But of course, 30 minutes later I was gloved up and loose, standing in the red corner as the owner cleared the ring of a couple women working mitts so we could just "move around a little, real light" and "get a feel for each other." All I knew about this kid was that he was from Somerville, had been boxing for a decade, liked to throw bombs, and that I didn't particularly want to be in there anyway. But such is life in the squared circle.

The first round was as true of a "feeling-out" round for me as possible. I pawed with my jab, tried to pick up patterns in the other kid's movements, threw single punches at a time, and got a feel for this kid's speed (good), movement (head was good, feet were so-so, punches were wild) and power (solid).

While I won the first round (no, no one was scoring, but it was definitely mine - seriously! It was very Hopkins-esque) I cranked the intensity up from 7 to 8 in the second round. Instead of simply sticking, moving and counter punching, I started jumping in with combinations and pivoting/moving back out. Midway through the round, it was becoming increasingly apparent that I was the better boxer. Apparently my opponent was reaching the same conclusion around the 30-second mark but was a little grumpier about it, as he steered me into a corner (I was OK with it until...) and unleashed a barrage of haymakers that had that extra "I'm really pissed off" power and sloppiness to them.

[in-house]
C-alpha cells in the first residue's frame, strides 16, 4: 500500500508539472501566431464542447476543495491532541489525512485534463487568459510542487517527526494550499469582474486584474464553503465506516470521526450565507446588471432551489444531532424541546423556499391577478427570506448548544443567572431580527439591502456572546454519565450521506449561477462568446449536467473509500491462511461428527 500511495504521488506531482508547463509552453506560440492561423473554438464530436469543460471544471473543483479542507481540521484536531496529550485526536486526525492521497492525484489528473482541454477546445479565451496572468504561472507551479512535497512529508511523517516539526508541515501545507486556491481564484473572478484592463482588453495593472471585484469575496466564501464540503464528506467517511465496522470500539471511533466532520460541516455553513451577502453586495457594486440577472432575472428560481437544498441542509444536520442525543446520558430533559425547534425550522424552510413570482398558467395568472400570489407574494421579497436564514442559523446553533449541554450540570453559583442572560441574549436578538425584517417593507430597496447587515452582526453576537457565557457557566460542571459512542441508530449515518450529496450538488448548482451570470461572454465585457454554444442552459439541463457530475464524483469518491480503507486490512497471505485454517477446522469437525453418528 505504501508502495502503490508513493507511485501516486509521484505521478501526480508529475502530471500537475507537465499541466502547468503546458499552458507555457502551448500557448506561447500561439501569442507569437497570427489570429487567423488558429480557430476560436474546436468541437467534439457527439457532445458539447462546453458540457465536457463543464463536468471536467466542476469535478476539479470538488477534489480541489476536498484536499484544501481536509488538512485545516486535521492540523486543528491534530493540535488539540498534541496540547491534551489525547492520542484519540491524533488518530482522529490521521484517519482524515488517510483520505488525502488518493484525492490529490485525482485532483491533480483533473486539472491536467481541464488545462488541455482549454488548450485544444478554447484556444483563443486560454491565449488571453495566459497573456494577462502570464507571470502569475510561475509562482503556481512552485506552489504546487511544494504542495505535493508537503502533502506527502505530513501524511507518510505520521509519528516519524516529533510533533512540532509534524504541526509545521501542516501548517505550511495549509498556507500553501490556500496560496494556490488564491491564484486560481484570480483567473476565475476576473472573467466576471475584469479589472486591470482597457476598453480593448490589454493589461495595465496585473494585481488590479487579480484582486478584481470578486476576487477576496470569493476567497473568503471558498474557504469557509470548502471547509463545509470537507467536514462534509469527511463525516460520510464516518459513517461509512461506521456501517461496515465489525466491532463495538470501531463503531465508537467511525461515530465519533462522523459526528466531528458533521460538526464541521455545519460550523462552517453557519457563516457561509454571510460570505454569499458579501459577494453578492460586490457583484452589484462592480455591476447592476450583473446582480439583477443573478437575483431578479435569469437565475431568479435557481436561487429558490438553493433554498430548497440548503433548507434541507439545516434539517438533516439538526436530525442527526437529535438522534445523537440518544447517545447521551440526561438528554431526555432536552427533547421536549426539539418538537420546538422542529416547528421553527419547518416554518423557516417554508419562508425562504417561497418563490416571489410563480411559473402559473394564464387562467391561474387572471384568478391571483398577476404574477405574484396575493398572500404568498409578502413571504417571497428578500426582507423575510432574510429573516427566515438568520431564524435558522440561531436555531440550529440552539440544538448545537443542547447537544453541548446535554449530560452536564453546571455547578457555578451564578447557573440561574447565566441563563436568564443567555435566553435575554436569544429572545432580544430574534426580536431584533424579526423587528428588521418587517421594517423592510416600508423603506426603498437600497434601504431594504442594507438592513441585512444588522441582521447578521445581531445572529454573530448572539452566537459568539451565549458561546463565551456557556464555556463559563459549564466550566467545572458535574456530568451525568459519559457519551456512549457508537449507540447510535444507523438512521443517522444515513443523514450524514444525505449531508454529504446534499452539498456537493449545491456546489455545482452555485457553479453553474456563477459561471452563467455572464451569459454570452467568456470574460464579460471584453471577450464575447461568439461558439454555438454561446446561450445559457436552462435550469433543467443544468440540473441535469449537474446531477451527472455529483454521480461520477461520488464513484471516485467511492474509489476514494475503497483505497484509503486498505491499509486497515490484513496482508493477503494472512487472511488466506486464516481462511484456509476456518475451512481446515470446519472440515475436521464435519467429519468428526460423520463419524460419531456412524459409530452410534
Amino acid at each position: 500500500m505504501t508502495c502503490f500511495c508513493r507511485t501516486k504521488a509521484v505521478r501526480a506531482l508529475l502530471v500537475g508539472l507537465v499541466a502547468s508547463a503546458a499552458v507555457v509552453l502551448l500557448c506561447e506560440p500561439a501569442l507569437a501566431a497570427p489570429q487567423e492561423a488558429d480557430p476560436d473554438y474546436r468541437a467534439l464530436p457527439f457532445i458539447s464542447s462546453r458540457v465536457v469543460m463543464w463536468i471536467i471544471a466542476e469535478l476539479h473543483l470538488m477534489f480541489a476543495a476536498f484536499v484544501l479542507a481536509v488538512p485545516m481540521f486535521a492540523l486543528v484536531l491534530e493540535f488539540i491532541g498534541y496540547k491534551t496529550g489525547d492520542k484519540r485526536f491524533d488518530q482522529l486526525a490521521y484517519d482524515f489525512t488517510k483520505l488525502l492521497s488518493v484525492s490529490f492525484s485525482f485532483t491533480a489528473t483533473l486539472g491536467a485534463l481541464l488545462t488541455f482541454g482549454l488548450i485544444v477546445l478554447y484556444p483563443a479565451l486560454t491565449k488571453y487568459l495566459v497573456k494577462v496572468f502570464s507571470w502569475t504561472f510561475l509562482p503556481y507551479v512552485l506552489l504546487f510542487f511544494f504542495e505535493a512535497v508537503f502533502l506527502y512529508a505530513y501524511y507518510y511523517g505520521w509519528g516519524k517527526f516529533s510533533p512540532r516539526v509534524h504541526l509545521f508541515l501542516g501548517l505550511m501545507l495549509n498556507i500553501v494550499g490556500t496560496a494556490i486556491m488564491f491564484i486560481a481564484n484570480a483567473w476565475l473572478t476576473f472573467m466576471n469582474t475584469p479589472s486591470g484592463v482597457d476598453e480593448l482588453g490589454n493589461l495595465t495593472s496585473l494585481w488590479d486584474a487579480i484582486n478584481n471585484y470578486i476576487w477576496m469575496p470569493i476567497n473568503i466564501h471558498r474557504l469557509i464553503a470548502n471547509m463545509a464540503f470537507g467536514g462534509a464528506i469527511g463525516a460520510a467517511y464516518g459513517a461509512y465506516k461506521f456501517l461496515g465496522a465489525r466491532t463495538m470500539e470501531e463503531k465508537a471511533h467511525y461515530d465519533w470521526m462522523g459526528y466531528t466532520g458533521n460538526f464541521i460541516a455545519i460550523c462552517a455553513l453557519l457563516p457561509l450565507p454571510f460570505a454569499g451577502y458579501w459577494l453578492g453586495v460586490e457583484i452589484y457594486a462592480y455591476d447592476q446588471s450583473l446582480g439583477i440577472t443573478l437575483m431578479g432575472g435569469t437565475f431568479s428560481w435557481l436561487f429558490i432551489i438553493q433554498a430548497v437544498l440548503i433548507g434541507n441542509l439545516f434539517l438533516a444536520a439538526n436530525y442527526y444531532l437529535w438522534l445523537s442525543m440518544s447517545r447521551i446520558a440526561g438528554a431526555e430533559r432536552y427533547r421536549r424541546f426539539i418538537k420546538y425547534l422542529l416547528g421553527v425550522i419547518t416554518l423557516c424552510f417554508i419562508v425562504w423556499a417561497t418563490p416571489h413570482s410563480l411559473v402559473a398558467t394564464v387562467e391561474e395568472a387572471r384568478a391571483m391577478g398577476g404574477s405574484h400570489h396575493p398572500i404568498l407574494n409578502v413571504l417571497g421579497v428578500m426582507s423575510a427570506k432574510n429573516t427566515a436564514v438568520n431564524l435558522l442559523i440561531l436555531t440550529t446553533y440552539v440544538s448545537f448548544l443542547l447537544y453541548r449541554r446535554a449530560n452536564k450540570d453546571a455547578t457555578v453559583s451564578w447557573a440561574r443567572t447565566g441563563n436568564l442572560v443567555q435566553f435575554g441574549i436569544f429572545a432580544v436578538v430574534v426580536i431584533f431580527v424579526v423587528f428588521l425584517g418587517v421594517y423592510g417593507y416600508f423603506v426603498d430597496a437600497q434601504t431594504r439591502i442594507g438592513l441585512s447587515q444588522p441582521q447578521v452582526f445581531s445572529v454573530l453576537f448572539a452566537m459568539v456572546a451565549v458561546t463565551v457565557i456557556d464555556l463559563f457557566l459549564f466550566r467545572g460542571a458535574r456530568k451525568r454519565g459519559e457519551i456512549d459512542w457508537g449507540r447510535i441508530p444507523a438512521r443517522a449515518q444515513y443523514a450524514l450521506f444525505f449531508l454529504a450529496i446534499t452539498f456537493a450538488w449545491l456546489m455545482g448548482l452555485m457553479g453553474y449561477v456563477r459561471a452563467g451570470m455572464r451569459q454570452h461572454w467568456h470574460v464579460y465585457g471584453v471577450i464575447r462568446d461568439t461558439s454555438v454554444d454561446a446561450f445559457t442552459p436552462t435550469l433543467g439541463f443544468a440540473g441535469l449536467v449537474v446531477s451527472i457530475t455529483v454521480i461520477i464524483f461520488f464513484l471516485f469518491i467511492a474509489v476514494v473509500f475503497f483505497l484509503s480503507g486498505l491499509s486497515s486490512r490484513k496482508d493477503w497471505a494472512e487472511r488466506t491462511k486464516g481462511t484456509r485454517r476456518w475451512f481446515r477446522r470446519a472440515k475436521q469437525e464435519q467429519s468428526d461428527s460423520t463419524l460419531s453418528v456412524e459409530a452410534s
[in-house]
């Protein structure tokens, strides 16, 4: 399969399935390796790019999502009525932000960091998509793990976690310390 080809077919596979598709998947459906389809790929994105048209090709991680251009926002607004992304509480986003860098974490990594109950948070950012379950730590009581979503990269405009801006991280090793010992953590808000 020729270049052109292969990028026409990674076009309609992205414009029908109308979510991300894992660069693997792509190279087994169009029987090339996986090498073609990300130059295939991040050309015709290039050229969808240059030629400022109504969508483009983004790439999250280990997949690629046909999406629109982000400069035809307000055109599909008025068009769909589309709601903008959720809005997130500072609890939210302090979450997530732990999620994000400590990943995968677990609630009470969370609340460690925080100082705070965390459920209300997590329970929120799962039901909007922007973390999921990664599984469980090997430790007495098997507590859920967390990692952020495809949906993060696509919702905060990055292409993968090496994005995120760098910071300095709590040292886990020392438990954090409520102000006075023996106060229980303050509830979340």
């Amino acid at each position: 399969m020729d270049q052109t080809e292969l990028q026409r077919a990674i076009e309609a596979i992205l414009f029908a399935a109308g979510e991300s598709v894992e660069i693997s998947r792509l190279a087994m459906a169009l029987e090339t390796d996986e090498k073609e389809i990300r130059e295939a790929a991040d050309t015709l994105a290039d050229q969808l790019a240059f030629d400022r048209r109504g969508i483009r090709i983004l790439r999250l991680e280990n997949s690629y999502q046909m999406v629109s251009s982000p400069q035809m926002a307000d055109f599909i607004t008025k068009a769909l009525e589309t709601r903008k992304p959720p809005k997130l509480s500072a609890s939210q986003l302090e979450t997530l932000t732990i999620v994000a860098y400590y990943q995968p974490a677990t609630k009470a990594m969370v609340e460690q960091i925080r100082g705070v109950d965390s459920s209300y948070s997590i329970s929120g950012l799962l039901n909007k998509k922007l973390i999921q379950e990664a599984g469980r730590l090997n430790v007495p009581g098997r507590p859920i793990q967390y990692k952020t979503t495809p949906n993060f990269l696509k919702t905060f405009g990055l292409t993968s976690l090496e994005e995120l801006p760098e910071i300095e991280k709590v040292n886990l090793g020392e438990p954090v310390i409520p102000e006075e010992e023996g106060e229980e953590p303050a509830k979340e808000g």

I managed to slip/block/duck/cover-up and absorb the vast majority of the looping punches and danced back out into the middle of the ring - only after landing a stiff (cautionary) counter right-uppercut combo.

Hey, if the kid shows his teeth, I don't have to bite but I can't help but growl back...

In between rounds, the gym owner asked the kid why he was turning this into Gatti/Ward, to which I butted-in (warned) "Hey, I'm just feeding off of him..."

The third round began much like the second, with me being the less-aggressive but far more efficient and effective boxer. I kept a little distance for most of the round, refusing to engage and trade but keeping one eye on the ring timer all the while, waiting for the 1-minute mark to turn the intensity up (to an 11! this one goes up to 11!) and make my move. And an even bigger statement.

The first counter right I threw within 1 minute knocked the kid out of one of his shoes.

It knocked him out of a shoe.


That doesn't happen in real life.